Jason Yip (@jchyip) commented on my post, Why Measure, pointing out the problems with many of measures that are used, and therefore the unintended behavior they cause because the wrong question is being asked. Asking the wrong question (or seeking the wrong answer) is exacerbated when measures and metrics are not linked to organizational goals. Measures and metrics that are not closely linked to the organization’s commitments cause the wrong behavior. The only way to truly know if your measures and metrics are linked to the organization goals is to map them back to the goals. There are several techniques for determining whether linkages exist. We begin simply with a mapping/matrix approach using a spreadsheet.
Here is the Spreadsheet-Based Metrics Mapping Process:
- Identify the organizational goals and objectives. While this should be as simple as asking the first person you run into, generally collecting the goals and objectives is more problematic and can generate quite a bit of conversation (a benefit in its own right). If you have to mine for the objectives, review the annual report or interview senior managers. As a general rule you are looking for the overall organization’s goals rather than those for a department. However, if you are serving an autonomous division within a conglomerate, your sights might be lower.
- List the organizational goals across the top of the spreadsheet.
- Inventory all the metrics and any measures that are in a standalone mode (A measure is a concrete or objective attribute that can be directly measured. Metrics are the combination of two or more measures or metrics, such as miles per hour).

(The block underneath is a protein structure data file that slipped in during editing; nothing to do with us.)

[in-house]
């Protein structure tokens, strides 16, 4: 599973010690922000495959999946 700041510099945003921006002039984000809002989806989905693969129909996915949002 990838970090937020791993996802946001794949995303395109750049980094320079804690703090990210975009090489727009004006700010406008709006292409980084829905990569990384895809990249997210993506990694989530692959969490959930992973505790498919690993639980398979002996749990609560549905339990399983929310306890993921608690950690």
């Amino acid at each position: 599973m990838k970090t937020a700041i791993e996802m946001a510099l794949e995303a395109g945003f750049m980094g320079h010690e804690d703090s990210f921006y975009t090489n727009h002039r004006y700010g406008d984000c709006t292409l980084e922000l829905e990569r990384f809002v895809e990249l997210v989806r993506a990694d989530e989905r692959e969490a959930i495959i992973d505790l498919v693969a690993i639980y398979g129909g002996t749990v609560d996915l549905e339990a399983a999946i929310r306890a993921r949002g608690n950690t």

- List the metrics and measures down the slide of the spreadsheet. The resulting matrix will look something like this:
- Convene a cross-functional team of approximately 5 -7 people (include management, team members, product owners and other IT stakeholders) and fill in the matrix. This is generally a two-pass process.
- Pass 1: Walk through each measure and develop a consensus of whether it directly incentivizes behavior that supports the goal and strength of the support that is generated. Use blanks and Harvey Balls to indicate degree of support visually. A blank represents no support and a fully closed in Harvey Ball as strong support. Time box this step to no more than 2 minutes per metric (average), because you want initial reactions.
- Pass 2: Challenge the team to walk through each metric and measure and to name the behavior they believe the metrics will incent. Then ask them to revisit or refine their initial observations.
Note: I consider the order important. The first step helps to identify participant’s natural, non-intellectualized view of the metric or measure, and also creates a minor anchor bias. The second step allows the participants to express their intellectual positions and to challenge the potentially more emotional position they may have initially espoused.
The outcome would look like the following:
- Where the linkages between metrics and goals are not strong and specific there are three options:
- Stop collecting the metric (this is my favorite IF there is no or just a tenuous linkage, or if there are other stronger links. Less is generally more in measurement).
- Change or refine the metric if you absolutely need the refined metric to cover a specific goal or to incent a specific behavior.
- Continue despite the lack of linkage and waste everyone’s time (this is usually driven by poor internal politics).
The mapping/matrix approach is easy to deploy and collaborative. Involving all the stakeholders in the measurement process in the mapping process creates a substantial level of buy-in. The process of refining the links between measurement and goals can generate a lot of information about the organization. For example, the process will expose whether all levels in the organization know what the organizational goals are and then whether they are progressing against them.